• Accounting Alert November 2020

Managing the impact of COVID-19 on your not-for profit’s reporting

Many entities have been substantially impacted by the COVID-19 pandemic.  This article explores some of the issues that may have arisen for not-for-profit entities as a result of the pandemic and the financial reporting and management implications of those issues.  

Issue Reporting and management implications
Going concern When assessing whether the entity remains a going concern, projections for the 12 months from the date when the financial statements will be signed will likely need to take into account more pessimistic scenarios than have been used in the past.  Many entities are likely to see reduced donations, the loss of corporate sponsors, cancelled or scaled back fundraising events and reduced investment returns.  The forecasting process will require an in-depth examination of each promised and projected revenue source to determine whether receipt to the level previously anticipated remains likely.
Key judgements and estimates Where disclosure of key judgements and estimates is required in the financial statements, disclosures used in previous years may no longer be adequate.  The uncertainties created by COVID-19 are likely to require extensive disclosure, particularly where they have resulted in changes to key judgements or estimates.    
Investment income For those not-for-profit entities that rely on investment income, historically low interest rates, and the likelihood of reduced dividend income, may mean that the entity’s investment strategy and/or its budgets need to be revised.
Trading income Where a not-for-profit entity earns revenue from performing services on a commercial basis, lockdowns and social distancing requirements may have resulted in agreed timeframes not being met, which may result in the imposition of penalties or the non-receipt of bonuses.  In addition, impairment of trade receivables from the provision of services or the sale of goods may be greater than in prior periods.
Wage subsidies Where an entity has received New Zealand Government wage subsidies, those subsidies should be recognised as a liability when received and then recognised as revenue/income (with the liability being extinguished) as wages/salaries are paid.
Capitalised costs Where expenditure has been capitalised to assets, write-offs may be required - for example, prepayments on venue hire for an event that is cancelled will need to be written-off.
Closure of operations Where some operations have been reduced, there may be onerous leases, onerous contracts and/or restructuring costs.  In determining the amount to recognise for an onerous lease/contract, the lowest cost available alternative must be used.  Restructuring costs can only be recognised when a constructive obligation exists (due to, for example, having notified affected parties of the entity’s intentions).
Non-financial assets carried at cost Where items of property, plant and equipment, investment properties and intangible assets with finite useful lives are carried under the cost model, they must be assessed for impairment indicators annually (and then impairment tested where impairment indicators exist).  Under normal circumstances, reviews of impairment indicators often require limited judgement, because the asset is functioning as intended and there have not been factors external to the entity that suggest that the asset may not be able to be used as intended. However, the impacts of COVID-19 have been so substantial and so widespread that assessments of impairment indicators will need to be more detailed and wide-ranging than they have been in the past. In many instances, impairment indicators will be detected for the first time and impairment testing will be required. When undertaking impairment testing, if forecast cashflows are being used, realistic assumptions about future revenue streams must be used.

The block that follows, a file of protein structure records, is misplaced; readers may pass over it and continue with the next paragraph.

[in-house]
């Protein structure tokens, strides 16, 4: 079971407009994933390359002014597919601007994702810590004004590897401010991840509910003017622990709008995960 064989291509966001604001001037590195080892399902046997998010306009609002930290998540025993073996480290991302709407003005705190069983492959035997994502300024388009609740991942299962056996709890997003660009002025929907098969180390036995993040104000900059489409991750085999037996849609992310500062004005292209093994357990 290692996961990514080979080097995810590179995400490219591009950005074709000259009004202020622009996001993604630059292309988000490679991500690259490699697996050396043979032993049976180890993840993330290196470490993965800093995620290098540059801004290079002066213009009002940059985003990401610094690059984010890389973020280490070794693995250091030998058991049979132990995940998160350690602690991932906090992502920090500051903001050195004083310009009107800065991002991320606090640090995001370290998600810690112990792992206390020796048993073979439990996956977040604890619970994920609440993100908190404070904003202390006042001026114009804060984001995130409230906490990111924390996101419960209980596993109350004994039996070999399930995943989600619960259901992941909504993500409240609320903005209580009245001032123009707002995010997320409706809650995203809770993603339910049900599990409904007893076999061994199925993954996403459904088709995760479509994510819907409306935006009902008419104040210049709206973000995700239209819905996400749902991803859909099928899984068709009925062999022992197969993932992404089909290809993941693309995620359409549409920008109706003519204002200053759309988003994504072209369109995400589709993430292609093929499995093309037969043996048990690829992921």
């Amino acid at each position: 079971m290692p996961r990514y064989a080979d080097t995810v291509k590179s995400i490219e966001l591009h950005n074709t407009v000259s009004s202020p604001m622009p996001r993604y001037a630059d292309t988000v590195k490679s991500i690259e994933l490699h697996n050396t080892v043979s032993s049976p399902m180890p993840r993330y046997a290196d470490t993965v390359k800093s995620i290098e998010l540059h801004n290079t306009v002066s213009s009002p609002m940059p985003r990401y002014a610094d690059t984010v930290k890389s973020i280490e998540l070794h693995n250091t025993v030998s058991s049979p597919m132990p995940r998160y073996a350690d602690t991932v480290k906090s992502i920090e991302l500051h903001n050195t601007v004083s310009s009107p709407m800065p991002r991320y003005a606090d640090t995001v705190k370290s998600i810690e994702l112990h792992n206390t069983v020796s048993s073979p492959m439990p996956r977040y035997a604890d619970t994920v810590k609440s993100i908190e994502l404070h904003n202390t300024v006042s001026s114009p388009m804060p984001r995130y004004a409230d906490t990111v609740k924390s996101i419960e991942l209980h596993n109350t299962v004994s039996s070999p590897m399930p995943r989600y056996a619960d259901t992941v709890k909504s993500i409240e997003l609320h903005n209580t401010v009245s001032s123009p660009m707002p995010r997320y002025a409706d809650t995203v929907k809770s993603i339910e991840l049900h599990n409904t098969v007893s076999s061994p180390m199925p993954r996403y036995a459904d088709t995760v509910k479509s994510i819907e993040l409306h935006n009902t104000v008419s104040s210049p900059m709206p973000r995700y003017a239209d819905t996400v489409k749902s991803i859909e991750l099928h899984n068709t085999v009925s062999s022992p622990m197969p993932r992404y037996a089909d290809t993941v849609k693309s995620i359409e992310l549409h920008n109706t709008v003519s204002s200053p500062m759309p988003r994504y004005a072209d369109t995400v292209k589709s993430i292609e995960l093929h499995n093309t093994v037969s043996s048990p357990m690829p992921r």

Revalued non-financial assets Where non-financial assets are carried under a revaluation model, downwards revaluations may need to be recognised.  Valuation reports will require careful examination to determine whether the impacts of COVID-19 have been appropriately factored into the valuation.  In some instances, valuers will have included additional disclaimers in relation to uncertainties created by COVID-19 – where such disclaimers have been included, consideration will need to be given to the reliability of the valuation and the disclosures that should be provided in the financial statements.
Loan covenants or funding conditions Where asset values have decreased, or projected cash inflows have been reduced, compliance with loan covenants or funding conditions might be impacted.  Entities should notify lenders or funders of potential breaches as soon as possible, so that terms can, if possible, be renegotiated.
Disclosure As COVID-19 has had, and continues to have, substantial and wide-ranging impacts on the local and global economies, for most entities substantial disclosure of COVID-19 impacts to date, and projected future impacts, will be required.  The most effective way to do this is likely to be including a detailed COVID-19 note early in the notes section of the financial statements and then cross referencing to other notes to avoid repetition.  Even where COVID-19 has had, and will continue to have, limited impacts on an entity, stating and explaining that in the financial statements will likely provide useful information to users of the financial statements.

For more on the above, please contact your local BDO representative.